Wednesday, November 11, 2015

TBT: Chris Kenner, "I Like It Like That"; R.I.P. Allen Toussaint

Allen Toussaint, who died this past Monday at 77, was a commanding, if nevertheless somewhat self-effacing, figure in New Orleans R&B from the 1960s until now. He was better known as a songwriter than as a performer, although he was a first rate musician who got his break into the business subbing for Huey "Piano" Smith at a gig in Alabama. Some of his earlier compositions, such as "Lipstick Traces" and "Fortune Teller", both recorded by Benny Spellman, were published pseudonymously under the name of his mother, Naomi Neville. "Fortune Teller" was later covered by the Rolling Stones.
A favorite of mine from his early works is Chris Kenner's 1961 hit "I Like It Like That". It has the springy rhythm and slightly understated quality of much of the best New Orleans R&B. I also like it for the line,"Let me show you where it's at", which brings to my mind the New Orleans greeting, "Where y'at?" That's the reason speakers of New Orleans dialect are called "Yats."
After Katrina did her worst to the Crescent City, Toussaint went to New York, and collaborated with Elvis Costello on a CD called "The River in Reverse". The clip above, "Who's Gonna Help Brother Get Further?", is from that album.

Tuesday, November 10, 2015

Talkin' New York folk music blues, and meeting Eric Andersen.

This evening I attended a lecture by Stephen Petrus, curator of the "Folk City" exhibit at the Museum of the City of New York, and co-author, with Ronald D. Cohen, of Folk City: New York and the American Folk Music Revival, a copy of which I bought, and Stephen kindly signed for me, and which I will review here once I've read it. Based on what I heard earlier, it promises to be a very interesting read. The lecture was held at New York University's Tamiment Library and Robert F. Wagner Labor Archives. One of the topics that came up in the discussion following the lecture is how the real estate market in New York is making the city unaffordable for young, impecunious creative people like those who came here and fueled the folk music boom of the 1960s, memorialized in Bob Dylan's "Talkin' New York".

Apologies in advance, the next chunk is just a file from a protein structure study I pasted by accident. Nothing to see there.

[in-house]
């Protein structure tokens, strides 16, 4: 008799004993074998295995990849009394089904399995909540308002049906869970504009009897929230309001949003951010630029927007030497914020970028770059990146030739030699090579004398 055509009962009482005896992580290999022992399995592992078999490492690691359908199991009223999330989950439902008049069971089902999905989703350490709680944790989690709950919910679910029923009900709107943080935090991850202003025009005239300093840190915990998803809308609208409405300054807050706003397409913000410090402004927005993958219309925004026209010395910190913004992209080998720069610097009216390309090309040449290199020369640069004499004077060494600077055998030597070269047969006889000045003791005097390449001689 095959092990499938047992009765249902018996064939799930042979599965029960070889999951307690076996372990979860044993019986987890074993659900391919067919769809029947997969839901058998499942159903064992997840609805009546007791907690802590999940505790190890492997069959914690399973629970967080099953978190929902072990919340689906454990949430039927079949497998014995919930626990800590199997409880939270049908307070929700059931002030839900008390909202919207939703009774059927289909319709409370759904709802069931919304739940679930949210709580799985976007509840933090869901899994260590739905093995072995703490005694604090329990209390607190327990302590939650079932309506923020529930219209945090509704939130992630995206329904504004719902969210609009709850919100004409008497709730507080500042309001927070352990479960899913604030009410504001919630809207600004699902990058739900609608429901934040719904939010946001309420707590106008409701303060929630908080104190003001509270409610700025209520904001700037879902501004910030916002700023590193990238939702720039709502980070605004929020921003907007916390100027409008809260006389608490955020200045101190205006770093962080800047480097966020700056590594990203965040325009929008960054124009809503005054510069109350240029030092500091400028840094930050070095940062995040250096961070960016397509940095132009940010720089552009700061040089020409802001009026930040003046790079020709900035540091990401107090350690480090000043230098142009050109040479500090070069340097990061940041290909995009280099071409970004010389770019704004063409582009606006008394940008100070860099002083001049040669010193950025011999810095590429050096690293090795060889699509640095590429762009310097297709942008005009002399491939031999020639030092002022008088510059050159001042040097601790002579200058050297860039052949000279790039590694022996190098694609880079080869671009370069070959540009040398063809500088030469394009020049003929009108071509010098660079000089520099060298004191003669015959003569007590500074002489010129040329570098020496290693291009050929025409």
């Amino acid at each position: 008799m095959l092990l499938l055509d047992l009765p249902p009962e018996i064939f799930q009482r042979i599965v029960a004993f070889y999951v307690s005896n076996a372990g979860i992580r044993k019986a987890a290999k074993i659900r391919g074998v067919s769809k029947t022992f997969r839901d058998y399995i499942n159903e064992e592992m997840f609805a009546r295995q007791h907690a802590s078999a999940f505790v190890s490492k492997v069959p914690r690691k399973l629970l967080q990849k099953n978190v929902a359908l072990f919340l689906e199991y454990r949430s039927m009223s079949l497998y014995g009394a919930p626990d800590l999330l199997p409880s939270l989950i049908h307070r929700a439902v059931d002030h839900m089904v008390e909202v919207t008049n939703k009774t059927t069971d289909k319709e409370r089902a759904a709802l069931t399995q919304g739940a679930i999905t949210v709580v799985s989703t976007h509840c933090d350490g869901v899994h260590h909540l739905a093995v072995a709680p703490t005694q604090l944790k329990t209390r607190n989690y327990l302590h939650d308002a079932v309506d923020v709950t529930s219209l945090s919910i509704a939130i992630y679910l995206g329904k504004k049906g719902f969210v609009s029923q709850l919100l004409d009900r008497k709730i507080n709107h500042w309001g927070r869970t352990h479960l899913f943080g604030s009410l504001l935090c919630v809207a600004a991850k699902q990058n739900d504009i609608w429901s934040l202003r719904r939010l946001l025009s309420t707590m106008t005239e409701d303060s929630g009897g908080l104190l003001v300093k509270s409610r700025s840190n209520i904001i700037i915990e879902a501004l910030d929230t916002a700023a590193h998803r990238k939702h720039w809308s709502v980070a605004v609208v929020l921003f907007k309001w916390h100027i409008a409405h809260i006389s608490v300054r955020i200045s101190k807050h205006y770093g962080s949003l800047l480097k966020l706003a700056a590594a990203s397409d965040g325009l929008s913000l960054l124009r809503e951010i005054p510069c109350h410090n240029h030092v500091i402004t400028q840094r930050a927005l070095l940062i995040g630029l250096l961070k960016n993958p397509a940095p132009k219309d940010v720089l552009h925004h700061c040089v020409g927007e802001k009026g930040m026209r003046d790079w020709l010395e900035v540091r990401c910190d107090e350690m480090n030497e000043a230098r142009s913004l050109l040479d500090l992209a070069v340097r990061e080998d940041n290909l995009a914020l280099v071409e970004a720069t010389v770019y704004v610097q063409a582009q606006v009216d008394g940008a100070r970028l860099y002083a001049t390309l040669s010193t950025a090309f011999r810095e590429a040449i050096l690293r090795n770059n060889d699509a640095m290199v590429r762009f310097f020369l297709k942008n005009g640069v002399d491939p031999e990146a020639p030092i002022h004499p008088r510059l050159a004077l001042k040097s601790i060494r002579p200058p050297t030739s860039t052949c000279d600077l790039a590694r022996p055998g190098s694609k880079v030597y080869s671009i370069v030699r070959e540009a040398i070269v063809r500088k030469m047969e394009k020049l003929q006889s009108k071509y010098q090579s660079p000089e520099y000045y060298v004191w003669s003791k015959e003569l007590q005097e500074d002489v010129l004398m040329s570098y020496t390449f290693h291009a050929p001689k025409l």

One of those present was a singer and songwriter I've admired since the 1960s, Eric Andersen, and whom I was able to meet and talk with after the lecture. During the part of his lecture covering folk music of the civil rights movement, Stephen mentioned Eric's song "Thirsty Boots":